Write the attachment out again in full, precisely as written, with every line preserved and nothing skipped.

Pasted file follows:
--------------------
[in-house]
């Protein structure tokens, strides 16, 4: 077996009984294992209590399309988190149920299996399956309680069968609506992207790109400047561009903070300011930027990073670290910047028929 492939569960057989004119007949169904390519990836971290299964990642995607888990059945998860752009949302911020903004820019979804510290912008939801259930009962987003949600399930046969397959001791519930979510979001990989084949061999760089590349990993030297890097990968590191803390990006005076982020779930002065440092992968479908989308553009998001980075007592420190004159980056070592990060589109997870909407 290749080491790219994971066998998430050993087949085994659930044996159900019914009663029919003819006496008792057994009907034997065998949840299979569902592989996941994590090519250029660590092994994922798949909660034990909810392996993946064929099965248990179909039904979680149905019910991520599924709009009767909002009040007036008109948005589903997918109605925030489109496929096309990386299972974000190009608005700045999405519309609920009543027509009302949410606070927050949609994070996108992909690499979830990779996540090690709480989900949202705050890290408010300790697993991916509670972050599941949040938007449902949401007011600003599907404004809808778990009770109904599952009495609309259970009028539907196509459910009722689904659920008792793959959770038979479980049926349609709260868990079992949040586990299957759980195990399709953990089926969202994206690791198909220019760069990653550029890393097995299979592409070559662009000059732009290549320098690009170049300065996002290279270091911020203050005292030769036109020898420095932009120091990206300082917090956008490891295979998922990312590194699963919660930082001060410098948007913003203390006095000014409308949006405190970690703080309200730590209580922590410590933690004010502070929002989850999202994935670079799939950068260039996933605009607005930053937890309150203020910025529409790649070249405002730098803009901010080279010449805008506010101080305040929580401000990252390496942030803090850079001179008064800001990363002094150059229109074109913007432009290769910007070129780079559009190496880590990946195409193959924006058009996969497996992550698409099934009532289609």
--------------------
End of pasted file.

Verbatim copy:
[in-house]
């Protein structure tokens, strides 16, 4: 077996009984294992209590399309988190149920299996399956309680069968609506992207790109400047561009903070300011930027990073670290910047028929 492939569960057989004119007949169904390519990836971290299964990642995607888990059945998860752009949302911020903004820019979804510290912008939801259930009962987003949600399930046969397959001791519930979510979001990989084949061999760089590349990993030297890097990968590191803390990006005076982020779930002065440092992968479908989308553009998001980075007592420190004159980056070592990060589109997870909407 290749080491790219994971066998998430050993087949085994659930044996159900019914009663029919003819006496008792057994009907034997065998949840299979569902592989996941994590090519250029660590092994994922798949909660034990909810392996993946064929099965248990179909039904979680149905019910991520599924709009009767909002009040007036008109948005589903997918109605925030489109496929096309990386299972974000190009608005700045999405519309609920009543027509009302949410606070927050949609994070996108992909690499979830990779996540090690709480989900949202705050890290408010300790697993991916509670972050599941949040938007449902949401007011600003599907404004809808778990009770109904599952009495609309259970009028539907196509459910009722689904659920008792793959959770038979479980049926349609709260868990079992949040586990299957759980195990399709953990089926969202994206690791198909220019760069990653550029890393097995299979592409070559662009000059732009290549320098690009170049300065996002290279270091911020203050005292030769036109020898420095932009120091990206300082917090956008490891295979998922990312590194699963919660930082001060410098948007913003203390006095000014409308949006405190970690703080309200730590209580922590410590933690004010502070929002989850999202994935670079799939950068260039996933605009607005930053937890309150203020910025529409790649070249405002730098803009901010080279010449805008506010101080305040929580401000990252390496942030803090850079001179008064800001990363002094150059229109074109913007432009290769910007070129780079559009190496880590990946195409193959924006058009996969497996992550698409099934009532289609």